With the Coronavirus Job Retention Scheme (or furlough scheme) now winding down to a close on the 31st of October 2020, the government has announced a new measure called the Job Support Scheme to encourage employers to retain their staff.
The new scheme aims to top up wages to ensure the employees can earn a minimum of 77% of their normal wage and is expected to launch on the
1st of November 2020. There are some eligibility criteria that employers must meet:
- Must have a UK bank account and UK PAYE Scheme
- Employees on the scheme were employed on or before the 23rd September 2020
- Large organizations (but not SMEs) may face a financial assessment test
The Job Support Scheme will operate in a different way to the furlough scheme, with the employee expected to work and be remunerated for at least 33% of their normal working hours in order for the employer to make a claim. For every hour the employee does not work, the government will contribute a third of their usual hourly wage up to a cap of £697.92 per month, with the employer expected to pay another third.
This does sound a bit confusing at first, so let’s take a look at a short example to see how this is going to work:
- Beth normally works 5 days a week and earns £350 a week. Her company is suffering reduced sales due to coronavirus. Rather than making Beth redundant, the company puts Beth on the Job Support Scheme, working 2 days a week (40% of her usual hours).
- Her employer pays Beth £140 for the days she works.
- For the time she is not working (3 days or 60%, worth £210), she will also earn 2/3, or £140, bringing her total earnings to £280, 80% of her normal wage.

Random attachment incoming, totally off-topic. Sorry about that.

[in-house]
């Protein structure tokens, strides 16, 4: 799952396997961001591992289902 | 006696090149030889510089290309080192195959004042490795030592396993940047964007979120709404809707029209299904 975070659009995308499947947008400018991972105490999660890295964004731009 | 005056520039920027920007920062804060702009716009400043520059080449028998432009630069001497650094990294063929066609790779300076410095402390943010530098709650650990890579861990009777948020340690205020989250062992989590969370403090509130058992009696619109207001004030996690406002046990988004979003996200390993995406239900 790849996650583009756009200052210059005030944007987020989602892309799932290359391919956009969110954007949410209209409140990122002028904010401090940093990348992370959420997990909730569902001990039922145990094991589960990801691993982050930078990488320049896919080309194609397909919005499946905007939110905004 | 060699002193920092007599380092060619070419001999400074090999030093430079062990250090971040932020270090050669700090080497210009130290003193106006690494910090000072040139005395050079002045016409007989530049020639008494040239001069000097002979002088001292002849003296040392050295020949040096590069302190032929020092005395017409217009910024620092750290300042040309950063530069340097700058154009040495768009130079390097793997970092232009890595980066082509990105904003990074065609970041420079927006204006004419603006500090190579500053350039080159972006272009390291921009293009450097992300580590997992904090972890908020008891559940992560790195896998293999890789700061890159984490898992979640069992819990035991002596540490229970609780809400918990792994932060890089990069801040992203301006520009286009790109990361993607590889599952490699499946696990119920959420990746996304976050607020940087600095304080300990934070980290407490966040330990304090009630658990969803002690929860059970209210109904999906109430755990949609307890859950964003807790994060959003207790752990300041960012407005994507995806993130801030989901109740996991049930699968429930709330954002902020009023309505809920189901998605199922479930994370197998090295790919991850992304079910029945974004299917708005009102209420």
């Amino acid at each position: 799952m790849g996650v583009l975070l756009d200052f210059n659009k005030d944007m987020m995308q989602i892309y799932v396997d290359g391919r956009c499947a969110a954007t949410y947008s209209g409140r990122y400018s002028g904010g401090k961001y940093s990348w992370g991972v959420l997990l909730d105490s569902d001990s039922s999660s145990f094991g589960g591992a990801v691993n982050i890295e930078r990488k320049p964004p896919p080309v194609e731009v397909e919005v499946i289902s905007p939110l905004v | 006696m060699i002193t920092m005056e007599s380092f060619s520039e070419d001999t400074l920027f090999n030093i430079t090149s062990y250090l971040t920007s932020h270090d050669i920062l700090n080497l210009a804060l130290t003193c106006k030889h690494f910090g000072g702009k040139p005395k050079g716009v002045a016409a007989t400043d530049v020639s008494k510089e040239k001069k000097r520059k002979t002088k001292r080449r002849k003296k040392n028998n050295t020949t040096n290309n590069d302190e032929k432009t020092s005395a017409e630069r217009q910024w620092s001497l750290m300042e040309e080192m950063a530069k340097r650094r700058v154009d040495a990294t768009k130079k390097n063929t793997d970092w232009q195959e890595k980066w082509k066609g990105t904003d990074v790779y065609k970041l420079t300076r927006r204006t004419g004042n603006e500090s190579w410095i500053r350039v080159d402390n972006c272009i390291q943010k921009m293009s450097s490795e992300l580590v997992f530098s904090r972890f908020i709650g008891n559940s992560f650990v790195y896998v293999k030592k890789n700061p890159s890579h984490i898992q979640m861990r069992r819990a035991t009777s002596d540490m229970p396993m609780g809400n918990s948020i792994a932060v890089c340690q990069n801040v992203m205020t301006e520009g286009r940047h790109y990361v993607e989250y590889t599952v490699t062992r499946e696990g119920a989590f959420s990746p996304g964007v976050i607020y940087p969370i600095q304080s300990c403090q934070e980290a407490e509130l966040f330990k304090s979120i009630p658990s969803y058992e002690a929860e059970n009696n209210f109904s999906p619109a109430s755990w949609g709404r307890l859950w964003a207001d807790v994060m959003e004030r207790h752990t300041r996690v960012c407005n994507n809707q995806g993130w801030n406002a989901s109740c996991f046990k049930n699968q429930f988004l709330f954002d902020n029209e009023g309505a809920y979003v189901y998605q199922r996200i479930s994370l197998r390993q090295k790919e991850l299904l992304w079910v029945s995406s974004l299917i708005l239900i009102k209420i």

- The Government will give a grant worth £70 (1/3 of hours not worked, equivalent to 20% of her normal wages) to Beth’s employer to support them in keeping Beth’s job, with the employer contributing the other £70.
The amount available from the government will vary depending on how many of the normal working hours the employee will work. The more hours worked by the employee, the smaller the overall percentage both the government and the employer need contribute for hours not worked.
Please note that the sum that the government contributes will be paid in arrears, and it will not cover Class 1 NIC or pension contributions - the employer is expected to pay these as normal. We are also waiting on news as to how the government expect ‘normal working hours’ to be calculated. We hope to provide an update on this soon.
In regard to taxes, the government has decided to grant self-assessment taxpayers an extra 12-month extension of ‘Time to Pay’. This means that payments deferred from 31st July 2020, initially due 31st January 2021, will now be allowed to be deferred until 31st January 2022.
Further, any businesses that chose to defer their VAT bills during the April to June period will be able to use a new payment scheme, allowing them to pay their outstanding VAT bills in 11 monthly interest-free payments during the 2021-2022 tax year. The hospitality sector will also see an extension of the 15% VAT cut until 31st of March 2021 in an effort to bolster this sector.
Another round of SEISS
Following on from the announcement of the Job Support Scheme, the government has also extended the SEISS scheme for the self-employed. The new grant will cover 20% of average monthly profits covering the period 1st November 2020 to 31st of January 2021. If required, the government is also considering extending this further to cover February to April 2021.
Bounce Back Loan extension
Coronavirus Bounce Back Loans are to be extended from the initial 6-year period to 10 years - this means that monthly repayments could be cut by up to 50%. The government has also given the option to lenders to extend the Business Interruption Loan Scheme to 10 years and all coronavirus loan scheme applications are to be extended until 30th November 2020.